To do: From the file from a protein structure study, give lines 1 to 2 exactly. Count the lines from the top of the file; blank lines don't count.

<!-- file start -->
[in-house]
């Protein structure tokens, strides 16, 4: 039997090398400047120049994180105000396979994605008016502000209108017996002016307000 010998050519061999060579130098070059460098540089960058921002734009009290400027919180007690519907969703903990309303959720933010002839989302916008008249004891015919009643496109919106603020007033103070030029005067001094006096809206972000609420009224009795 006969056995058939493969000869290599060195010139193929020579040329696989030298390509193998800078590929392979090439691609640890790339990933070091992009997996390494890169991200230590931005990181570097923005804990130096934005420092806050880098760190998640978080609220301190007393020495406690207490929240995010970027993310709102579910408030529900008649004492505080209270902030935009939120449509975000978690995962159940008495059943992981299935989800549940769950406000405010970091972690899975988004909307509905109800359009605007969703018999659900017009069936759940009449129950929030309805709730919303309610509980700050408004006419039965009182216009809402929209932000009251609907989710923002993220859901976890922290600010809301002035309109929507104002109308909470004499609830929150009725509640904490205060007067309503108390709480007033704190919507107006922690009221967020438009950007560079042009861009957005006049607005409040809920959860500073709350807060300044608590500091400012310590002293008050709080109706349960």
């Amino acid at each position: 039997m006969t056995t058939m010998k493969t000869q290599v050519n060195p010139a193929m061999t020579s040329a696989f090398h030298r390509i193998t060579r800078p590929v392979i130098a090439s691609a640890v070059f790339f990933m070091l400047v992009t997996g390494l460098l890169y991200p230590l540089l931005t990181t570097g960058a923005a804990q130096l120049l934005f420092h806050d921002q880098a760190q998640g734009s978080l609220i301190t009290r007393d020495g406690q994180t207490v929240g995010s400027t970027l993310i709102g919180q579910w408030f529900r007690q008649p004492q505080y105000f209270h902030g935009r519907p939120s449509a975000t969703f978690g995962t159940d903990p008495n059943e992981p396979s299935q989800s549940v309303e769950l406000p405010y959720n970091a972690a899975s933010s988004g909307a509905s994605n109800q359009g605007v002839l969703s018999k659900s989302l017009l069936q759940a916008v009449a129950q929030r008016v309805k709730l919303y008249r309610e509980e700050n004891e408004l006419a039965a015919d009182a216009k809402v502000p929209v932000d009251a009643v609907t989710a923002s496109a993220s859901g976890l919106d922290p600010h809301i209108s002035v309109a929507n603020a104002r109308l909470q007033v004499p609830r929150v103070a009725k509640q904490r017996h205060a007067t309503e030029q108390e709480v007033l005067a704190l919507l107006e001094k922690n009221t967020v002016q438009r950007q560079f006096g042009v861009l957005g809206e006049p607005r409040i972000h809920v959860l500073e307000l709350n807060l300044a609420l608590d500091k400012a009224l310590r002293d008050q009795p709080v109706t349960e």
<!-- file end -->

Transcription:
[in-house]
């Protein structure tokens, strides 16, 4: 039997090398400047120049994180105000396979994605008016502000209108017996002016307000 010998050519061999060579130098070059460098540089960058921002734009009290400027919180007690519907969703903990309303959720933010002839989302916008008249004891015919009643496109919106603020007033103070030029005067001094006096809206972000609420009224009795 006969056995058939493969000869290599060195010139193929020579040329696989030298390509193998800078590929392979090439691609640890790339990933070091992009997996390494890169991200230590931005990181570097923005804990130096934005420092806050880098760190998640978080609220301190007393020495406690207490929240995010970027993310709102579910408030529900008649004492505080209270902030935009939120449509975000978690995962159940008495059943992981299935989800549940769950406000405010970091972690899975988004909307509905109800359009605007969703018999659900017009069936759940009449129950929030309805709730919303309610509980700050408004006419039965009182216009809402929209932000009251609907989710923002993220859901976890922290600010809301002035309109929507104002109308909470004499609830929150009725509640904490205060007067309503108390709480007033704190919507107006922690009221967020438009950007560079042009861009957005006049607005409040809920959860500073709350807060300044608590500091400012310590002293008050709080109706349960």